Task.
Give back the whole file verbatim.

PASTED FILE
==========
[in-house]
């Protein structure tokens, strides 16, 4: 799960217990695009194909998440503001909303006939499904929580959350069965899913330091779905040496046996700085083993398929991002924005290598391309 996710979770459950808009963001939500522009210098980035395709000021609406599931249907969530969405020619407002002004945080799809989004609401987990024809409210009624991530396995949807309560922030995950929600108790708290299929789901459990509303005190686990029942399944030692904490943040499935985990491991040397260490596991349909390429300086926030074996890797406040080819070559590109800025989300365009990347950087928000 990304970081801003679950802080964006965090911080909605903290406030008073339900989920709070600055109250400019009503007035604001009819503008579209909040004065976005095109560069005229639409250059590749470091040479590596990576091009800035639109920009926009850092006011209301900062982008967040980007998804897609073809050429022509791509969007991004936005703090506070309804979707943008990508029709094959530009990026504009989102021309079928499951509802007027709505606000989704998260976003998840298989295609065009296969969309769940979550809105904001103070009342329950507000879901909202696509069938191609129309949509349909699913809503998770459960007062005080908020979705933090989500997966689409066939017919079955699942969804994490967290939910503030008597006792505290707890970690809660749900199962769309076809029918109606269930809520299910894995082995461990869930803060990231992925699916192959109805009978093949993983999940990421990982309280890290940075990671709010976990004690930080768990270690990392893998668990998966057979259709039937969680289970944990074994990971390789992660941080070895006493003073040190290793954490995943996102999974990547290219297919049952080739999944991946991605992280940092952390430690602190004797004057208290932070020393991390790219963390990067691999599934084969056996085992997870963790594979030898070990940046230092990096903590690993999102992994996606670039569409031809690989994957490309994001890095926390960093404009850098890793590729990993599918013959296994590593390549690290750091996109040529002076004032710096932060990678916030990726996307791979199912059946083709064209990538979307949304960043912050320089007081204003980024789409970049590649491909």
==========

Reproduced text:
[in-house]
């Protein structure tokens, strides 16, 4: 799960217990695009194909998440503001909303006939499904929580959350069965899913330091779905040496046996700085083993398929991002924005290598391309 996710979770459950808009963001939500522009210098980035395709000021609406599931249907969530969405020619407002002004945080799809989004609401987990024809409210009624991530396995949807309560922030995950929600108790708290299929789901459990509303005190686990029942399944030692904490943040499935985990491991040397260490596991349909390429300086926030074996890797406040080819070559590109800025989300365009990347950087928000 990304970081801003679950802080964006965090911080909605903290406030008073339900989920709070600055109250400019009503007035604001009819503008579209909040004065976005095109560069005229639409250059590749470091040479590596990576091009800035639109920009926009850092006011209301900062982008967040980007998804897609073809050429022509791509969007991004936005703090506070309804979707943008990508029709094959530009990026504009989102021309079928499951509802007027709505606000989704998260976003998840298989295609065009296969969309769940979550809105904001103070009342329950507000879901909202696509069938191609129309949509349909699913809503998770459960007062005080908020979705933090989500997966689409066939017919079955699942969804994490967290939910503030008597006792505290707890970690809660749900199962769309076809029918109606269930809520299910894995082995461990869930803060990231992925699916192959109805009978093949993983999940990421990982309280890290940075990671709010976990004690930080768990270690990392893998668990998966057979259709039937969680289970944990074994990971390789992660941080070895006493003073040190290793954490995943996102999974990547290219297919049952080739999944991946991605992280940092952390430690602190004797004057208290932070020393991390790219963390990067691999599934084969056996085992997870963790594979030898070990940046230092990096903590690993999102992994996606670039569409031809690989994957490309994001890095926390960093404009850098890793590729990993599918013959296994590593390549690290750091996109040529002076004032710096932060990678916030990726996307791979199912059946083709064209990538979307949304960043912050320089007081204003980024789409970049590649491909």